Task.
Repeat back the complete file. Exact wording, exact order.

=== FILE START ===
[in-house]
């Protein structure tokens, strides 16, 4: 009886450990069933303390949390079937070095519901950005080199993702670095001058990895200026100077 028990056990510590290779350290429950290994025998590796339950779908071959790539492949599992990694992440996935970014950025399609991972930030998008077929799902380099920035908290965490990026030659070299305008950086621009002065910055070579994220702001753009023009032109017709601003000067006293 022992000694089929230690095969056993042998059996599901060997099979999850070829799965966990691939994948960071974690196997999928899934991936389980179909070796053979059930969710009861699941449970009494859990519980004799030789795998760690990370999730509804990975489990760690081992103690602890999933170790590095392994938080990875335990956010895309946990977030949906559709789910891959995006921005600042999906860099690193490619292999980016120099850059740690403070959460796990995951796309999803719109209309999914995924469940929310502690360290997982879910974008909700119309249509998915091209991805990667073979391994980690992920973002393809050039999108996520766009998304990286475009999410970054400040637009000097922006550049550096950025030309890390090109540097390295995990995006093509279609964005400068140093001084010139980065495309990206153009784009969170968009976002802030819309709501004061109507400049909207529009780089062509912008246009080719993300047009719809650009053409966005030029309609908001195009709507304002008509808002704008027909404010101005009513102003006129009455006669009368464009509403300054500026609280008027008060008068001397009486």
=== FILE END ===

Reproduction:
[in-house]
């Protein structure tokens, strides 16, 4: 009886450990069933303390949390079937070095519901950005080199993702670095001058990895200026100077 028990056990510590290779350290429950290994025998590796339950779908071959790539492949599992990694992440996935970014950025399609991972930030998008077929799902380099920035908290965490990026030659070299305008950086621009002065910055070579994220702001753009023009032109017709601003000067006293 022992000694089929230690095969056993042998059996599901060997099979999850070829799965966990691939994948960071974690196997999928899934991936389980179909070796053979059930969710009861699941449970009494859990519980004799030789795998760690990370999730509804990975489990760690081992103690602890999933170790590095392994938080990875335990956010895309946990977030949906559709789910891959995006921005600042999906860099690193490619292999980016120099850059740690403070959460796990995951796309999803719109209309999914995924469940929310502690360290997982879910974008909700119309249509998915091209991805990667073979391994980690992920973002393809050039999108996520766009998304990286475009999410970054400040637009000097922006550049550096950025030309890390090109540097390295995990995006093509279609964005400068140093001084010139980065495309990206153009784009969170968009976002802030819309709501004061109507400049909207529009780089062509912008246009080719993300047009719809650009053409966005030029309609908001195009709507304002008509808002704008027909404010101005009513102003006129009455006669009368464009509403300054500026609280008027008060008068001397009486």